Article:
The most critical component of contemporary Bible studies is making scripture relevant. An ancient text may not seem to have messages that modern readers can understand, but the challenge of reading the Bible with fresh eyes is not insurmountable. In fact, the rewards of reading and applying the Bible are infinite. As McKnight (2008) states, "no one does everything the Bible says," (p. 12). The Bible was written for an ancient audience with specific concepts and stories relevant to them. It is a mistake to read the Bible as if the same social and political realities exist today. eading to retrieve, as McKnight (2008) puts it, is like taking the easy way out but it will have less relevance and meaning for the modern reader seeking truth. It is both impossible and undesirable to try and squeeze the realities of the post-modern world into the construct of ancient Israel.…… [Read More]
And if any mischief follow, then thou shalt give life for life" King James Version ( Exodus 21:22-23)
This is an example of an abortion case which is minimal yet needs justice to be served by the civil authorities. In this example, there are four sensitive phrases which needs to be emphasized and interpreted in order to bring out the intensity of this abortion issues, the phrases/sentences are; "If men strive...." has been used to imply, injury caused by men in indefinite numbers, they can be one or many. The other phrase is, "So that her fruit depart from her, and yet no mischief follow....," this shows that in case of a premature birth, caused or not caused by an injury, the man responsible for the "premature birth" should be punished by the civil authorities, and so he will be liable for a fine. Therefore, if these current laws are…… [Read More]
In contrast to a diachronic approach is a synchronic approach. This constitutes an examination of something at a single point in time. There is no speculation or even consideration of how the phenomenon might have been in the past or how it might be in the future. A synchronic approach is a form of reification, a privileging of one moment in time over all others.
Two examples of diachronic analysis that are very helpful in furthering one's understanding of the messages of the Bible. One is a changing sense of language and languages. The languages that the Bible has been presented in have changed themselves from Hebrew and Greek to Latin and then to a wide range of vernacular languages.
These linguistic changes have shifted the meanings of each passage in the Bible as have the changes internal to each language itself. Languages are living (and dying) creatures, and even…… [Read More]
Selected Scriptural Passages
The following interpretations of passages from the Holy Bible are based on the scriptures as recorded in the New International Version (NIV).
Jeremiah 15 finds the prophet pleading with the Lord on behalf of the children of Israel. God intends to bring carnage and punishment upon the Jews for failing to adopt the Hebrew law and to reform their lives. Jeremiah argues that this is not a fair punishment because he himself has so faithfully taken up God's ord. In this passage, Jeremiah contends that he has consumed the ord of God and carried out His will without wavering. This is intended to make a case against the destruction of the people of Israel, a case which is ultimately successful. As it applies to my experience, I take this to mean that I should speak out on behalf of just causes and lead…… [Read More]
The purpose of this discussion was to examine the Influence of the Bible on Christian mission. The investigation found that the bible serves as the foundation or blue print for the Christian faith and as such it is essential to spreading the gospel of Christ. Missionaries have used the bible and its teachings to evangelize for centuries. The research also suggests that translated bibles and bible recordings have allowed missionaries more effectively witness to people throughout the world. The research also focused on how the Bible has won some countries over to Christ and its influence in some countries. In countries such as Tanzania, the bible and its teachings has won many converts. In places such as China, the spread of Christianity has continued despite governmental control and antagonism toward Christianity.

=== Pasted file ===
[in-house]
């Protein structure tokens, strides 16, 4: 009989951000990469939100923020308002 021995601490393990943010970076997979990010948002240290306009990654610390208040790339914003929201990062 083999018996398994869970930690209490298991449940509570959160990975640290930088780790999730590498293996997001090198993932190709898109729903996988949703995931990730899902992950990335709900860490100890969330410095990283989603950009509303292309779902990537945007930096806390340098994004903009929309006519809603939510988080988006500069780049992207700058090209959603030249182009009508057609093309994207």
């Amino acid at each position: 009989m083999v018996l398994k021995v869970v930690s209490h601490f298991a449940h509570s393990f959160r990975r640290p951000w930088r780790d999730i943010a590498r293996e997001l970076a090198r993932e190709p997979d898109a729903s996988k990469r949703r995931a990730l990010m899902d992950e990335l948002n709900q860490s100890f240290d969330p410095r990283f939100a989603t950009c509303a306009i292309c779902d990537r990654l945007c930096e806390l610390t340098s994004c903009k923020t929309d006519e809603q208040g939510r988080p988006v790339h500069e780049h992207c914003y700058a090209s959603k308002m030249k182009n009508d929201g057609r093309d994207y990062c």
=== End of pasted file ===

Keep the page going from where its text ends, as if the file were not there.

Alfeyev, H. (2005). European Christianity and the Challenge of Militant Secularism. The Ecumenical eview, 57(1), 82+.
Barnett…… [Read More]
This is the Jealous God that Huston carries throughout his film as a representation of Godly power. This view also raises many associated questions; such as the fact that God must also have been the originator of the snake. In this section and in the others that follow it seems that the central impetus in the film is in reality a critique and an indictment of the God of the Old Testament, as the lecture notes suggest.
In the film the ible it is the humanism and the sensationalism of the biblical text or rather the reduction of the iblical text to the human level in terms of motivation that characterizes Huston's Interpretation of the characters. The central theme of jealousy is continued in the story of Cain and Abel. The murder of Abel by Cain is also a question of jealousy in that the one brother is…… [Read More]
Inconsistencies and Contradictions in the Bible
The Bible consists of a collection of sixty-six separate books. These books were chosen, after a bit of haggling, by the Catholic Council of Carthage in 397 A.D. - more than three hundred years after the time of Jesus (Spivey & Smith 1989). This collection is broken into two major sections: The Old Testament, which consists of thirty-nine books, and The New Testament, which consists of twenty-seven books. (Catholic Bibles include an additional twelve books known as the Apocrypha.) The Old Testament is concerned with the Hebrew God, Yahweh, and purports to be a history of the early Israelites. The New Testament is the work of early Christians and reflects their beliefs about Jesus; it purports to be a history of what Jesus taught and did (Spivey & Smith 1989).